The first one and most important one would be the roster size. As of now, MLB has decided to add a player to the roster and make it a 26-man roster for the season. Should teams be playing nine games a week to make up a whole season, that number would have increase to a minimum of 30 players. Honestly, I wouldn't be surprised if, for this season, only MLB would allow teams to operate under a 40 man spring training type of roster all season. That way, players would remain rested, and teams could manage games as if it was spring training to keep everyone fresh.

The second factor that would play a huge part with a later season would be the weather, especially in November. If you play where the weather would be an issue, neutral site games or games played in warm weather/retractable roof type of stadiums may be required for the playoffs. I get that it would lose revenue for some teams, but it may have to be done to succeed.

"It is an opportunity probably to be creative or to try some things that people think could stick a little bit or could be kind of a segue to something different down the line," Boone said on a conference call Wednesday with USA TODAY. "But it's certainly probably an opportunity to try some things that you wouldn't otherwise try in a normal 162-game setting where everything's kind of going off according to plan."

While some players and managers back the whole seven-inning idea, some are not sold on that idea as they feel it takes away from the game itself. Ross Atkins, current Toronto Blue Jays GM, thinks that if you play seven innings instead of nine, you take away the meaning of the game.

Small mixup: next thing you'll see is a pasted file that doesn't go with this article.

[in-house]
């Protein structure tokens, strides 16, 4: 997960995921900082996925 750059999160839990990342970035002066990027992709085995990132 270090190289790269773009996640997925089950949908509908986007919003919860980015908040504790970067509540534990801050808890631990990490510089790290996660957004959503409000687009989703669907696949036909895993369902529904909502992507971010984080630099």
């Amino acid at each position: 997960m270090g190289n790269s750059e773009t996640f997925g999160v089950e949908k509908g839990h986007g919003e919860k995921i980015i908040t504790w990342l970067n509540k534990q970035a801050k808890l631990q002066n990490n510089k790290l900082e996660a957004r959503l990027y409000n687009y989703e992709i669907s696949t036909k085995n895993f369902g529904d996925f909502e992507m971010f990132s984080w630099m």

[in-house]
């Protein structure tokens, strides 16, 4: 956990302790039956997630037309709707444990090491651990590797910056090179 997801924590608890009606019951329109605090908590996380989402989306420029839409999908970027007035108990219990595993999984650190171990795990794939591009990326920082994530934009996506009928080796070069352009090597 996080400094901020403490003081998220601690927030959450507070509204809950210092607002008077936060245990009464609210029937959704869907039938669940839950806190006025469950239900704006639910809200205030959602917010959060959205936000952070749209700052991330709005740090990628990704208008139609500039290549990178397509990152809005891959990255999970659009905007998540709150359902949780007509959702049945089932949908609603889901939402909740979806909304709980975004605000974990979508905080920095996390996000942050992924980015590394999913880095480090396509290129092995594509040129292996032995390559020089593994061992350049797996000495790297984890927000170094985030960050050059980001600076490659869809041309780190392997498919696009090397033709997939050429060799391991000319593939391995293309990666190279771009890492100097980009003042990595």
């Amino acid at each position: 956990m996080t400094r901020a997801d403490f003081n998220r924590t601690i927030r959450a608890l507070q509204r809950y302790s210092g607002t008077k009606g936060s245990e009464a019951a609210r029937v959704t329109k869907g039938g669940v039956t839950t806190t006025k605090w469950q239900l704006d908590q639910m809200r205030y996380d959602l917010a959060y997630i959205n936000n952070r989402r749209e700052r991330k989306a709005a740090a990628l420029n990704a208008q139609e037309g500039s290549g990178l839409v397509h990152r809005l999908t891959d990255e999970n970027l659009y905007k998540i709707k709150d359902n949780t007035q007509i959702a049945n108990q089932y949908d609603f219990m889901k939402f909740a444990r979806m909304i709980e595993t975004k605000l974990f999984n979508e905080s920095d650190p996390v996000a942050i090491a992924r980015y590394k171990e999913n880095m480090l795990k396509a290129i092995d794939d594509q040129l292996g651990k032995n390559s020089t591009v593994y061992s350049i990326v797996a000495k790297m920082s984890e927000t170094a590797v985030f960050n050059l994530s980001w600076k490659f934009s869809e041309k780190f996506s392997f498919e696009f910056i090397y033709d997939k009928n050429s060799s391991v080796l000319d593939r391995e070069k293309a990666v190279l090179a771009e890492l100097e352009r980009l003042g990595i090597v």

"You're not playing the game that is written in the rulebooks," he said. "It's not the regulation game. It's a different game. Bullpens and teams are built in a way to play nine innings. I'm sure there are people that would challenge that, and I'm not so sure it's something we should do."

"If you're playing multiple doubleheaders, and suppose they are nine innings each, the demands on a pitching staff would be extremely significant," he said.

That is where the flexibility of bigger rosters come into play. While I think MLB would agree to 30 men over 40, I think 40 would have to be the way to go if they would expect to get this done. That way teams could carry eight or nine starters, and 20 total pitchers to go with 20 position players. This allows teams to play their players significantly without burning them out in the process.

Atkins declined to say how many games he thinks would be necessary to decrease to get the most out of the year but knows no matter what they do, implications would follow.

"Decreasing the number of games isn't just about record books," he said. "It's more complicated than that because of compensation reasons, because of how rosters were built and the resources that were poured into the planning to get where we are today. It's not just as simple as 'OK. We have this number of days, let's play this number of games and call it a year."

Whatever baseball decides to do moving forward, tons of decisions need to be made to make this right for everyone. They must figure out the appropriate number of games to be played, how many doubleheaders, if any, to reach that goal. How long will the season go until, and most importantly, what is a realistic roster size for each team? Until we have those decisions, our best bet is to listen to Manfred and hope his May start date happens.